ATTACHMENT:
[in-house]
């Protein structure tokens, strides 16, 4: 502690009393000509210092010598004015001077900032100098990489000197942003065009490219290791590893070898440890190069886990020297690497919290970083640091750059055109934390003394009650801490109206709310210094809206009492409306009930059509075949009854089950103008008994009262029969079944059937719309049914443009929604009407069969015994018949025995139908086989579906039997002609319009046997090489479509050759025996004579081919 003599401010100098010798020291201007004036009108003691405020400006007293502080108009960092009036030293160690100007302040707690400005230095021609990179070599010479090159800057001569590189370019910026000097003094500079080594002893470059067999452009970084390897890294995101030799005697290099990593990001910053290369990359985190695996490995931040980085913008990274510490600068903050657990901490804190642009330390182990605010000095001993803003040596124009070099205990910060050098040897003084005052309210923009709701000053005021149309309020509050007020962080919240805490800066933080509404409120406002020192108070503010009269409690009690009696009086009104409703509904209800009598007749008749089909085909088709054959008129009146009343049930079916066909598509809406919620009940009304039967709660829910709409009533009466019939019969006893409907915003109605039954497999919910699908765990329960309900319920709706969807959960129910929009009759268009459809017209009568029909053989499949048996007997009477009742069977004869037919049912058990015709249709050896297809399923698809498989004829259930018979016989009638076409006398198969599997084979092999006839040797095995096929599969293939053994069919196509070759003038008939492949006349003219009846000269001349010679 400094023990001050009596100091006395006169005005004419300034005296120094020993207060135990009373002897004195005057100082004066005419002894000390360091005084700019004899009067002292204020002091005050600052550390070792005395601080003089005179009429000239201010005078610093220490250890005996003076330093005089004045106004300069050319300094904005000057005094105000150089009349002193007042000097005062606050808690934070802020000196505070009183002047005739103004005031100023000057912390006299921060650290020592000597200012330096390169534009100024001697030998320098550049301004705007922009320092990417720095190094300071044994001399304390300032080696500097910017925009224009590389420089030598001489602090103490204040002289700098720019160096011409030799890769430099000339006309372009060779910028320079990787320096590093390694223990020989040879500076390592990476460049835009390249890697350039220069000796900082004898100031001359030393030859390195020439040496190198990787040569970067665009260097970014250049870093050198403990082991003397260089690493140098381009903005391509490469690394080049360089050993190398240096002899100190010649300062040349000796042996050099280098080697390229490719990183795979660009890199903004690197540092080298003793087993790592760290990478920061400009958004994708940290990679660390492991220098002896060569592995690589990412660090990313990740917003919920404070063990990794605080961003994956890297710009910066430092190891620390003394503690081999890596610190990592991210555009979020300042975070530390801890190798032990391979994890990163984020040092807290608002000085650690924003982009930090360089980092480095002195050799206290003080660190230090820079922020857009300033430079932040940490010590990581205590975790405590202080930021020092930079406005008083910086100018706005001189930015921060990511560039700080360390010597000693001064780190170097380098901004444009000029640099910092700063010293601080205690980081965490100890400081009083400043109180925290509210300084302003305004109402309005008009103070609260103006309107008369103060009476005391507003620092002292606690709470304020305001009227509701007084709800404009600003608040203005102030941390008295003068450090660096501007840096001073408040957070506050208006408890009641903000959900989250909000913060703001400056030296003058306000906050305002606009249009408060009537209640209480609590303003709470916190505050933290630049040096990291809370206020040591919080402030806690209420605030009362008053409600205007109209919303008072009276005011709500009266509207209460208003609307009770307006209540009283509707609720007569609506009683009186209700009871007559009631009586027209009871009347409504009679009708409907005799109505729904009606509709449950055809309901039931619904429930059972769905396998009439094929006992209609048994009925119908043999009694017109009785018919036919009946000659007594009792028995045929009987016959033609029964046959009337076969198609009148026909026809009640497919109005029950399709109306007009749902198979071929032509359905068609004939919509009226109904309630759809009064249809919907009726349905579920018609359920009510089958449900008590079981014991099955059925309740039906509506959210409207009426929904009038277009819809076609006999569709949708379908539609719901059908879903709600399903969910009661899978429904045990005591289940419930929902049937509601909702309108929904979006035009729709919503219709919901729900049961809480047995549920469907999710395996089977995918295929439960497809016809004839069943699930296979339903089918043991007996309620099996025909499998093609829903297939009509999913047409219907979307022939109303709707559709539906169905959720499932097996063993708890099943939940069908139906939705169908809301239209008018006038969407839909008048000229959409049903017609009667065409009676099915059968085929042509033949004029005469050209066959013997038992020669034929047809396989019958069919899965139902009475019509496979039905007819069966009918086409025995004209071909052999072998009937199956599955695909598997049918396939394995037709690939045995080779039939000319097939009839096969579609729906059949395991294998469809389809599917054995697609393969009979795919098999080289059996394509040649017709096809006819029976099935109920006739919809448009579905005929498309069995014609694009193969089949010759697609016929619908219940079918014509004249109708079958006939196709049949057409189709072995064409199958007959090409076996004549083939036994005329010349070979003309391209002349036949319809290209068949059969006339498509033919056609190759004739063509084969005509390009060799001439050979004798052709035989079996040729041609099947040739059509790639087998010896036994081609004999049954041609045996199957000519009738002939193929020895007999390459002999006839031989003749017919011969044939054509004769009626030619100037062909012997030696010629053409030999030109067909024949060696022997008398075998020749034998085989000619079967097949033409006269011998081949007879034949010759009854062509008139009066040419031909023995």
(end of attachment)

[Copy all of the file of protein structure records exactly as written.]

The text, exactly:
[in-house]
């Protein structure tokens, strides 16, 4: 502690009393000509210092010598004015001077900032100098990489000197942003065009490219290791590893070898440890190069886990020297690497919290970083640091750059055109934390003394009650801490109206709310210094809206009492409306009930059509075949009854089950103008008994009262029969079944059937719309049914443009929604009407069969015994018949025995139908086989579906039997002609319009046997090489479509050759025996004579081919 003599401010100098010798020291201007004036009108003691405020400006007293502080108009960092009036030293160690100007302040707690400005230095021609990179070599010479090159800057001569590189370019910026000097003094500079080594002893470059067999452009970084390897890294995101030799005697290099990593990001910053290369990359985190695996490995931040980085913008990274510490600068903050657990901490804190642009330390182990605010000095001993803003040596124009070099205990910060050098040897003084005052309210923009709701000053005021149309309020509050007020962080919240805490800066933080509404409120406002020192108070503010009269409690009690009696009086009104409703509904209800009598007749008749089909085909088709054959008129009146009343049930079916066909598509809406919620009940009304039967709660829910709409009533009466019939019969006893409907915003109605039954497999919910699908765990329960309900319920709706969807959960129910929009009759268009459809017209009568029909053989499949048996007997009477009742069977004869037919049912058990015709249709050896297809399923698809498989004829259930018979016989009638076409006398198969599997084979092999006839040797095995096929599969293939053994069919196509070759003038008939492949006349003219009846000269001349010679 400094023990001050009596100091006395006169005005004419300034005296120094020993207060135990009373002897004195005057100082004066005419002894000390360091005084700019004899009067002292204020002091005050600052550390070792005395601080003089005179009429000239201010005078610093220490250890005996003076330093005089004045106004300069050319300094904005000057005094105000150089009349002193007042000097005062606050808690934070802020000196505070009183002047005739103004005031100023000057912390006299921060650290020592000597200012330096390169534009100024001697030998320098550049301004705007922009320092990417720095190094300071044994001399304390300032080696500097910017925009224009590389420089030598001489602090103490204040002289700098720019160096011409030799890769430099000339006309372009060779910028320079990787320096590093390694223990020989040879500076390592990476460049835009390249890697350039220069000796900082004898100031001359030393030859390195020439040496190198990787040569970067665009260097970014250049870093050198403990082991003397260089690493140098381009903005391509490469690394080049360089050993190398240096002899100190010649300062040349000796042996050099280098080697390229490719990183795979660009890199903004690197540092080298003793087993790592760290990478920061400009958004994708940290990679660390492991220098002896060569592995690589990412660090990313990740917003919920404070063990990794605080961003994956890297710009910066430092190891620390003394503690081999890596610190990592991210555009979020300042975070530390801890190798032990391979994890990163984020040092807290608002000085650690924003982009930090360089980092480095002195050799206290003080660190230090820079922020857009300033430079932040940490010590990581205590975790405590202080930021020092930079406005008083910086100018706005001189930015921060990511560039700080360390010597000693001064780190170097380098901004444009000029640099910092700063010293601080205690980081965490100890400081009083400043109180925290509210300084302003305004109402309005008009103070609260103006309107008369103060009476005391507003620092002292606690709470304020305001009227509701007084709800404009600003608040203005102030941390008295003068450090660096501007840096001073408040957070506050208006408890009641903000959900989250909000913060703001400056030296003058306000906050305002606009249009408060009537209640209480609590303003709470916190505050933290630049040096990291809370206020040591919080402030806690209420605030009362008053409600205007109209919303008072009276005011709500009266509207209460208003609307009770307006209540009283509707609720007569609506009683009186209700009871007559009631009586027209009871009347409504009679009708409907005799109505729904009606509709449950055809309901039931619904429930059972769905396998009439094929006992209609048994009925119908043999009694017109009785018919036919009946000659007594009792028995045929009987016959033609029964046959009337076969198609009148026909026809009640497919109005029950399709109306007009749902198979071929032509359905068609004939919509009226109904309630759809009064249809919907009726349905579920018609359920009510089958449900008590079981014991099955059925309740039906509506959210409207009426929904009038277009819809076609006999569709949708379908539609719901059908879903709600399903969910009661899978429904045990005591289940419930929902049937509601909702309108929904979006035009729709919503219709919901729900049961809480047995549920469907999710395996089977995918295929439960497809016809004839069943699930296979339903089918043991007996309620099996025909499998093609829903297939009509999913047409219907979307022939109303709707559709539906169905959720499932097996063993708890099943939940069908139906939705169908809301239209008018006038969407839909008048000229959409049903017609009667065409009676099915059968085929042509033949004029005469050209066959013997038992020669034929047809396989019958069919899965139902009475019509496979039905007819069966009918086409025995004209071909052999072998009937199956599955695909598997049918396939394995037709690939045995080779039939000319097939009839096969579609729906059949395991294998469809389809599917054995697609393969009979795919098999080289059996394509040649017709096809006819029976099935109920006739919809448009579905005929498309069995014609694009193969089949010759697609016929619908219940079918014509004249109708079958006939196709049949057409189709072995064409199958007959090409076996004549083939036994005329010349070979003309391209002349036949319809290209068949059969006339498509033919056609190759004739063509084969005509390009060799001439050979004798052709035989079996040729041609099947040739059509790639087998010896036994081609004999049954041609045996199957000519009738002939193929020895007999390459002999006839031989003749017919011969044939054509004769009626030619100037062909012997030696010629053409030999030109067909024949060696022997008398075998020749034998085989000619079967097949033409006269011998081949007879034949010759009854062509008139009066040419031909023995």